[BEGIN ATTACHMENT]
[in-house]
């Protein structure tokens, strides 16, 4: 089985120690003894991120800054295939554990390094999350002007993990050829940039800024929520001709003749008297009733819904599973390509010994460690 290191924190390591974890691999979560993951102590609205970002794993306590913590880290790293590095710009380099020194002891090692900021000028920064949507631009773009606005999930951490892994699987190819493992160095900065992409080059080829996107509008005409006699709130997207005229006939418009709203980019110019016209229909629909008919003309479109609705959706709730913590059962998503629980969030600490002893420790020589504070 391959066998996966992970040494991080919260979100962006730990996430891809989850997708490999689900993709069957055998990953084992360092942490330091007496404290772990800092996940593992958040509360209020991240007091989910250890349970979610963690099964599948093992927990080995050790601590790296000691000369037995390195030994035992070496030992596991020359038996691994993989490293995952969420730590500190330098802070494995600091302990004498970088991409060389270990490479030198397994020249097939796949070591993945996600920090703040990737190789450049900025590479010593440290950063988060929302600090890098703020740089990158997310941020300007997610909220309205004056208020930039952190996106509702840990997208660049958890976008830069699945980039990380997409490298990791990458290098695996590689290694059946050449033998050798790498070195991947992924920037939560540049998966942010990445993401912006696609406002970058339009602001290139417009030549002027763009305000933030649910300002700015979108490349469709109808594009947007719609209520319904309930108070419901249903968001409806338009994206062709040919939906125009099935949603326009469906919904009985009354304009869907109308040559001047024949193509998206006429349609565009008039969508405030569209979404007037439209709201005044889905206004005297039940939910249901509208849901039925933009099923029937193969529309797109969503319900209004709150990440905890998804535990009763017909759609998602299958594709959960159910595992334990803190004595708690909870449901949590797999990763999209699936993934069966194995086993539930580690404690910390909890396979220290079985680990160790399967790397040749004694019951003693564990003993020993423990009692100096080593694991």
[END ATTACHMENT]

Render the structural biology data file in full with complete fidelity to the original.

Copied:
[in-house]
């Protein structure tokens, strides 16, 4: 089985120690003894991120800054295939554990390094999350002007993990050829940039800024929520001709003749008297009733819904599973390509010994460690 290191924190390591974890691999979560993951102590609205970002794993306590913590880290790293590095710009380099020194002891090692900021000028920064949507631009773009606005999930951490892994699987190819493992160095900065992409080059080829996107509008005409006699709130997207005229006939418009709203980019110019016209229909629909008919003309479109609705959706709730913590059962998503629980969030600490002893420790020589504070 391959066998996966992970040494991080919260979100962006730990996430891809989850997708490999689900993709069957055998990953084992360092942490330091007496404290772990800092996940593992958040509360209020991240007091989910250890349970979610963690099964599948093992927990080995050790601590790296000691000369037995390195030994035992070496030992596991020359038996691994993989490293995952969420730590500190330098802070494995600091302990004498970088991409060389270990490479030198397994020249097939796949070591993945996600920090703040990737190789450049900025590479010593440290950063988060929302600090890098703020740089990158997310941020300007997610909220309205004056208020930039952190996106509702840990997208660049958890976008830069699945980039990380997409490298990791990458290098695996590689290694059946050449033998050798790498070195991947992924920037939560540049998966942010990445993401912006696609406002970058339009602001290139417009030549002027763009305000933030649910300002700015979108490349469709109808594009947007719609209520319904309930108070419901249903968001409806338009994206062709040919939906125009099935949603326009469906919904009985009354304009869907109308040559001047024949193509998206006429349609565009008039969508405030569209979404007037439209709201005044889905206004005297039940939910249901509208849901039925933009099923029937193969529309797109969503319900209004709150990440905890998804535990009763017909759609998602299958594709959960159910595992334990803190004595708690909870449901949590797999990763999209699936993934069966194995086993539930580690404690910390909890396979220290079985680990160790399967790397040749004694019951003693564990003993020993423990009692100096080593694991």